At a Boone County Planning and Zoning Commission work session Thursday night, Sapp spokesman Don Stamper said he and his boss are concerned about requirements in the county’s process that do not have to be met in the city’s process.
After a disappointing election season, local Democrats say they are looking to the future and that their support has only grown stronger.
The Boone County Central Democratic Committee held a public meeting at the Daniel Boone Library Thursday night to get feedback from members of the community and to strategize for future campaigns.
JEFFERSON CITY — Claire McCaskill, the unsuccessful Democratic candidate for Missouri governor, is happy with her job as state auditor and plans to pursue re-election to the office in 2006.
“A campaign like that is a little bit like childbirth,” McCaskill said Wednesday about her bid for governor. “You have the baby, and it’s so painful, and you think, ‘I don’t know if I ever want to go near my husband again.’”
For one day this year, jolly old St. Nick will answer phone calls from children in Columbia.
Columbia Parks and Recreation and Paquin Tower will co-sponsor the Santa Hotline on Saturday. Children ages 3 to 10 can call the “North Pole” from 7 a.m. to 7 p.m. to speak with Santa, Mrs. Claus or one of the elves.
JEFFERSON CITY — State Rep. Dan Bishop of Kansas City died Thursday in Arizona after an illness, House colleagues said. He was 35.
Mr. Bishop, a Democrat, won the election in November to a second term from District 38 in Clay County, and colleagues had recently elected him vice chairman of their House caucus.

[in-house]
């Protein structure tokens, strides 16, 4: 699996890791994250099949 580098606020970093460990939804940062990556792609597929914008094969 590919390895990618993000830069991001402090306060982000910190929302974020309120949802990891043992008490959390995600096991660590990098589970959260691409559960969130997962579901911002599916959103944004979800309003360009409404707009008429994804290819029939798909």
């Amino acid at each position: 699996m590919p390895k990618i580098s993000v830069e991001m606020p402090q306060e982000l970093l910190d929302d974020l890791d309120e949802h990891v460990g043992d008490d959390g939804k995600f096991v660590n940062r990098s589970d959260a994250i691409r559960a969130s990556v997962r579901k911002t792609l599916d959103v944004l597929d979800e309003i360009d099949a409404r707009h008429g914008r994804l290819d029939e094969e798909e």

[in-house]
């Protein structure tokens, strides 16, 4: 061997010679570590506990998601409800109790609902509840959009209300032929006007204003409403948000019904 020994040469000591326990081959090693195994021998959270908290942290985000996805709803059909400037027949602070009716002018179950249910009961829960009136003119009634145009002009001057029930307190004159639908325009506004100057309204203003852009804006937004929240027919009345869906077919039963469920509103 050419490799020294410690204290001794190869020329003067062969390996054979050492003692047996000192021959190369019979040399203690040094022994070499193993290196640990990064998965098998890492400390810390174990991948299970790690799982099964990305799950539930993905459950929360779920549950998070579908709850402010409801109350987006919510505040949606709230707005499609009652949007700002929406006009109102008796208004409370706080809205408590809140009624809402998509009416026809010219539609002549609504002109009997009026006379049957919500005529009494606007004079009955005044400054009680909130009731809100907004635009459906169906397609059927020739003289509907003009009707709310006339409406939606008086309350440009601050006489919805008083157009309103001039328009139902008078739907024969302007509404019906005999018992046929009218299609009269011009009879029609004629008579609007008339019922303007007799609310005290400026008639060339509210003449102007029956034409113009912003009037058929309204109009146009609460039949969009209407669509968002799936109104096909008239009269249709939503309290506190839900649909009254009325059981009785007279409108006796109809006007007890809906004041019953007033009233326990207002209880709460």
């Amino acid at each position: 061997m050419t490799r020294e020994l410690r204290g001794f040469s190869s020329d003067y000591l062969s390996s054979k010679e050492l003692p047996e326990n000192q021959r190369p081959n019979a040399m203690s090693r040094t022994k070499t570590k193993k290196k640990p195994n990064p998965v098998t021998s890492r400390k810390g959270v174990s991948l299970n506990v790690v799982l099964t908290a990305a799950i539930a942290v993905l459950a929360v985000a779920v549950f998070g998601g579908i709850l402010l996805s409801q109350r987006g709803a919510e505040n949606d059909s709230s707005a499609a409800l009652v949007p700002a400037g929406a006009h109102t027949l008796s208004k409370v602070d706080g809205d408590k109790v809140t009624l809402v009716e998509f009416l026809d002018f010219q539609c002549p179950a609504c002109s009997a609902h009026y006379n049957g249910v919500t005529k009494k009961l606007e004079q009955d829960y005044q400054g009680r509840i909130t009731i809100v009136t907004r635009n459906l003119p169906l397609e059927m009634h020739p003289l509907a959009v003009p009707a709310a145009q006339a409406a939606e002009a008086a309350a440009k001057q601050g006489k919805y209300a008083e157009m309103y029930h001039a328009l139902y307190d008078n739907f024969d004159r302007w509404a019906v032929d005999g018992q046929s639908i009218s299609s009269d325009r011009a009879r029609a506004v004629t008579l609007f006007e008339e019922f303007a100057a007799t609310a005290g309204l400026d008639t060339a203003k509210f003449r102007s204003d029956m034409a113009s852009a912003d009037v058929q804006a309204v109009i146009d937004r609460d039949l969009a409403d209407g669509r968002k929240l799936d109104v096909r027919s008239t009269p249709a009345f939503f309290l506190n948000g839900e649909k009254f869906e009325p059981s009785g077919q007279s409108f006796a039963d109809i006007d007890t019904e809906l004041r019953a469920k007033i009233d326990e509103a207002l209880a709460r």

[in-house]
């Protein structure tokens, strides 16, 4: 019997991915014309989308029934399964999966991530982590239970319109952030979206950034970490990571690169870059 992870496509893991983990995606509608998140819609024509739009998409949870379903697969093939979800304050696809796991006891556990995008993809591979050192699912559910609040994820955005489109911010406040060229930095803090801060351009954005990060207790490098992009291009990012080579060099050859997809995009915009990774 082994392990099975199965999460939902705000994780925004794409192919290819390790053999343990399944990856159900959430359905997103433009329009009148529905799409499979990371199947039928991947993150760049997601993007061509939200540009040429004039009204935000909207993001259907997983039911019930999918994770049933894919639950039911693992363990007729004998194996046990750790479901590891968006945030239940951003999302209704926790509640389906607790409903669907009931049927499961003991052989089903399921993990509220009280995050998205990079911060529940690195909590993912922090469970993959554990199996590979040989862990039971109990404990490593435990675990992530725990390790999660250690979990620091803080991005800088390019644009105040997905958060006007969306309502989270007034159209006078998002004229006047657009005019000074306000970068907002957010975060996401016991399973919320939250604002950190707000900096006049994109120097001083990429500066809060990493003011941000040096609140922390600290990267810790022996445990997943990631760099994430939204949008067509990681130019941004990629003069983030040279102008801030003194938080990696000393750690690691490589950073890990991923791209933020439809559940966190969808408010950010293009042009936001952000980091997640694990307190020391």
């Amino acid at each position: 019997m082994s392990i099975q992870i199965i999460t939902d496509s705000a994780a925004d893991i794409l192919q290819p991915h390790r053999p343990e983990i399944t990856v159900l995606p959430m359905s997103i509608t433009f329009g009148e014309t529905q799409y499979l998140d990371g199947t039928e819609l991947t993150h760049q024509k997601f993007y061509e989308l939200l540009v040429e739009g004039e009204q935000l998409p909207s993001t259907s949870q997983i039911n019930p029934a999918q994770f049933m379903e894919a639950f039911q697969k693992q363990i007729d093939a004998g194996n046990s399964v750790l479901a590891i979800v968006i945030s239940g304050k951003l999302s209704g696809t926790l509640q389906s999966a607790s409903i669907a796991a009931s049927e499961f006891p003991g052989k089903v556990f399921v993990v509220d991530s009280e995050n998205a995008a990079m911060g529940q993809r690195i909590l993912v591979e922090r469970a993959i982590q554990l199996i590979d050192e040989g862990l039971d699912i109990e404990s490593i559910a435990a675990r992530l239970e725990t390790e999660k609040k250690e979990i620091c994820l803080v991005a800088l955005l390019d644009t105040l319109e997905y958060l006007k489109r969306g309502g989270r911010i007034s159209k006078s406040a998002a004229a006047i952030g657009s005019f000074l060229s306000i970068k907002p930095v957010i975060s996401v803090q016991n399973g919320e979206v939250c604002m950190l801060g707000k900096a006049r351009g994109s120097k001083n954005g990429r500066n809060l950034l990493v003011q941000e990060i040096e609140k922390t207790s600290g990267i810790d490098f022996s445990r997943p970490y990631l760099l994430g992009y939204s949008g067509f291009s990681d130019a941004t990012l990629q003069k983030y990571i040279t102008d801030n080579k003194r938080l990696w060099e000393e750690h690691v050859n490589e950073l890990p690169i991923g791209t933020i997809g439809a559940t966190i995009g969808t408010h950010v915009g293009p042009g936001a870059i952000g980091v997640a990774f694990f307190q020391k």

Spitting is appropriate when it comes to deciding America’s top wines.
Wine testers are in Columbia at MU’s Eckles Hall this week to distinguish the top wines for the fifth annual Jefferson Cup Invitational Wine Competition. From a pool of 500 wines, less than 1 percent of the wines will receive the award in final judging today.
The Columbia Planning and Zoning Commission voted unanimously Thursday night to recommend that the City Council approve Columbia College’s new master plan.
The plan calls for possible apartment-style student housing on the southeast corner of Tenth and Rogers streets, as well as on the north side of Wilkes Boulevard, between Eighth and Range Line streets.
Judy Burton looks at poinsettias Wednesday in the lobby of MU’s Anheuser-Busch Natural Resources Building at the annual sale organized by the MU Horticulture Club.
Jennifer Roberts of Columbia is trying to send 1,000 toys to children in Iraq. She says it is her way of feeling proud to be an American.
“I’m a mom, and I, for whatever reason, just feel it is our responsibility to take care of the kids over there that have suffered as a result of the occupation,” she said. “I want to be proud to be an American and people need to do something as Americans to contribute to the ideals that our country represents.”
A new device that alerts drivers to approaching emergency vehicles recently made its debut in the small town where it was invented.
Hallsville residents Rick McBroom, a former law enforcement officer, and his wife, Connie, a former firefighter captain and emergency medical technician, recently invented the Emergency Alert Response System, or EARS, which is being installed in Hallsville school district buses and Boone County emergency vehicles.
After three years of seeking approval to lease 25 acres of property for the construction of a hotel and conference center, MU decided not to pursue the issue with state legislators in the upcoming session, MU spokeswoman Mary Jo Banken said.
Although MU will not abandon the idea of a hotel and conference center, it will try to get state funding for a health sciences research center.